Glaucoma and Diabetes
Submitted by Atlanta Vision Cataract and Laser Center on August 6, 2017
Glaucoma is the second leading cause of blindness in the world. However, it’s the leading cause of preventable blindness.
Glaucoma is a group of eye conditions caused by abnormally high pressure that builds up in the eye, potentially damaging the optic nerve and resulting in vision loss. There are several different types of glaucoma, but the two main types are referred to as open-angle and angle-closure.
Open-angle: In this type, the angle where the iris meets the cornea is open and wide, as it should be. It is the most common form of glaucoma, affecting about 90% of those with the disease. This type of glaucoma progresses slowly. The drainage canals of the eye clog at a slow rate, which increases eye pressure. Someone with open-angle glaucoma is likely to be symptom free.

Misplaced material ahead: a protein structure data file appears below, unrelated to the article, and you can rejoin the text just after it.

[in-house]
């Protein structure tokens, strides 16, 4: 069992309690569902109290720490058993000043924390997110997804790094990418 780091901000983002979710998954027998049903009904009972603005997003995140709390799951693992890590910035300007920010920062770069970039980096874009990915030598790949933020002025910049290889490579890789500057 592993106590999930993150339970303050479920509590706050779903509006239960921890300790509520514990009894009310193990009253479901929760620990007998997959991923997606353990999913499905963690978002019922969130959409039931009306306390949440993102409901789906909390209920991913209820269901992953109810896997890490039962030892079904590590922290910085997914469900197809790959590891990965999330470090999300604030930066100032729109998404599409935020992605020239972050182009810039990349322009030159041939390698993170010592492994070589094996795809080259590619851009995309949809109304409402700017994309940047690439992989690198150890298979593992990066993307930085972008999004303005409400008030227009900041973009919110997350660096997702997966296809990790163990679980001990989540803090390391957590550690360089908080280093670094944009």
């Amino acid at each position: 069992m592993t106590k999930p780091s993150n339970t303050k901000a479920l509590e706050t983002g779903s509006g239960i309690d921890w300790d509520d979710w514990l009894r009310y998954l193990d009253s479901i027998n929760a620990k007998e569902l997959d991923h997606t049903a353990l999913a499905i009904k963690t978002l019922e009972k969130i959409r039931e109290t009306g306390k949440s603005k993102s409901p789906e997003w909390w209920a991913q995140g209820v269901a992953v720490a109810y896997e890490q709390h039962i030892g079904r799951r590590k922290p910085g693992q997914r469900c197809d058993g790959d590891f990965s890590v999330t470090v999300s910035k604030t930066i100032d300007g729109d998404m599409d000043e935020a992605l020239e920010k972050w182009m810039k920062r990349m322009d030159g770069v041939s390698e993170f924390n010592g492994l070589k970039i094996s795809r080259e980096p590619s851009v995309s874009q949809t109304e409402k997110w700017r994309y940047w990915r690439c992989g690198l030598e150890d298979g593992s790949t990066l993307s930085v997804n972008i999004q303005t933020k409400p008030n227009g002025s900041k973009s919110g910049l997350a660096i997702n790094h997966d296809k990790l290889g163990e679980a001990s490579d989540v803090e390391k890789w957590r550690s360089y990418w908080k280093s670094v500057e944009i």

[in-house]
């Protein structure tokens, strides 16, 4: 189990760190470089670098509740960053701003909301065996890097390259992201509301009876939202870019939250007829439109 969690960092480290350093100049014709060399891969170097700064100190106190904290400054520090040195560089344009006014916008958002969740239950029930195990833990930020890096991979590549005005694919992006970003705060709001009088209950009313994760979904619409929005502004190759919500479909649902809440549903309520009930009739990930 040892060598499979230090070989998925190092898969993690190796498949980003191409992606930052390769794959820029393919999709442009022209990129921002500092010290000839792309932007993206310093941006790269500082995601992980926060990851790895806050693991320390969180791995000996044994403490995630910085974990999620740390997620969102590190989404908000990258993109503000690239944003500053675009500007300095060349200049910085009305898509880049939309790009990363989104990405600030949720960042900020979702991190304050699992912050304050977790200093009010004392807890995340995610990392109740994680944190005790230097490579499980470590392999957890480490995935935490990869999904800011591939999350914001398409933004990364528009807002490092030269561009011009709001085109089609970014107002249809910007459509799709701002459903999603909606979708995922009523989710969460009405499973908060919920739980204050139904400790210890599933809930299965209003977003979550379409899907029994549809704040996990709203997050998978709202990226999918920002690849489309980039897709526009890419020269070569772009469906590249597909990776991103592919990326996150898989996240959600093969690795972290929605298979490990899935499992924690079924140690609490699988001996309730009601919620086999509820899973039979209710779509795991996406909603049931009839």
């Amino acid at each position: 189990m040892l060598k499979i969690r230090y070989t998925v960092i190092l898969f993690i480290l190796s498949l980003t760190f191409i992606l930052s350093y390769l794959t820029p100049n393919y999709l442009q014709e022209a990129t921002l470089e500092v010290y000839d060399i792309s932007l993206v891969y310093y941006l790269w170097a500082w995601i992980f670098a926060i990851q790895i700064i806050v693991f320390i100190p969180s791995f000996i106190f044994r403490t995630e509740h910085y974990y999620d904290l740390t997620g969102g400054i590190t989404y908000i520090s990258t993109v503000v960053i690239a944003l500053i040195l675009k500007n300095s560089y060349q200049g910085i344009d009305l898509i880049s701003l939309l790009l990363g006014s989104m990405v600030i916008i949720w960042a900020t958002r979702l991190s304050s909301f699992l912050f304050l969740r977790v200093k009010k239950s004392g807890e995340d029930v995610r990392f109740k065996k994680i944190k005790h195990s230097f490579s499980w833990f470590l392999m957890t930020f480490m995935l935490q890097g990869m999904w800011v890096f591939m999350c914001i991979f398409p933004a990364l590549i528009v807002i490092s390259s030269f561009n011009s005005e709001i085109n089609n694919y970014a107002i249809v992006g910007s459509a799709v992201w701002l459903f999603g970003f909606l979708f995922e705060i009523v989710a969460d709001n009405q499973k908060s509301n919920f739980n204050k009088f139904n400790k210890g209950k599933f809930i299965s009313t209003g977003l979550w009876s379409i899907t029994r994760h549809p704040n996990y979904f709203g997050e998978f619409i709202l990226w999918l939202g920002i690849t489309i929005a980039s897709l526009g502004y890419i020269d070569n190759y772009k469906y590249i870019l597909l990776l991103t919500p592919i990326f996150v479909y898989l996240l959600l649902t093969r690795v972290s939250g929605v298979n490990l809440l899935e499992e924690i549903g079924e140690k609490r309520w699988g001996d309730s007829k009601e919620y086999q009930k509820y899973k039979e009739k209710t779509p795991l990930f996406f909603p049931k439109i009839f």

Angle-closure: This is a less common type of glaucoma where the angle at which the iris meets the cornea is narrowed or closed. It is caused by a blockage of drainage canals, which increases intraocular pressure suddenly. A person with this form of glaucoma will experience sudden symptoms and immediate treatment is required.
Other types of glaucoma include normal tension glaucoma, congenital glaucoma, secondary glaucoma, pigmentary glaucoma, pseudoexfoliative glaucoma, traumatic glaucoma and neovascular glaucoma.
People with diabetes are 40% more likely to develop glaucoma than those without the disease. Although persons with diabetes are at an increased risk of developing eye disease, you can prevent eye problems.
Since eye complications are common with diabetes, it is very important that people with diabetes get their eyes examined on a regular basis. Damage to the eye can begin before diabetes is diagnosed. Therefore, being proactive is very important for preventing complications. Dr. Achiron recommends a dilated retinal exam at least once per year. If eye disease – including glaucoma – is detected, treatment can begin right away and prevent further damage. To schedule an eye exam in Atlanta, contact Atlanta Vision Cataract and Laser Center at 404-267-1497 or atlantavisioncenter.com today.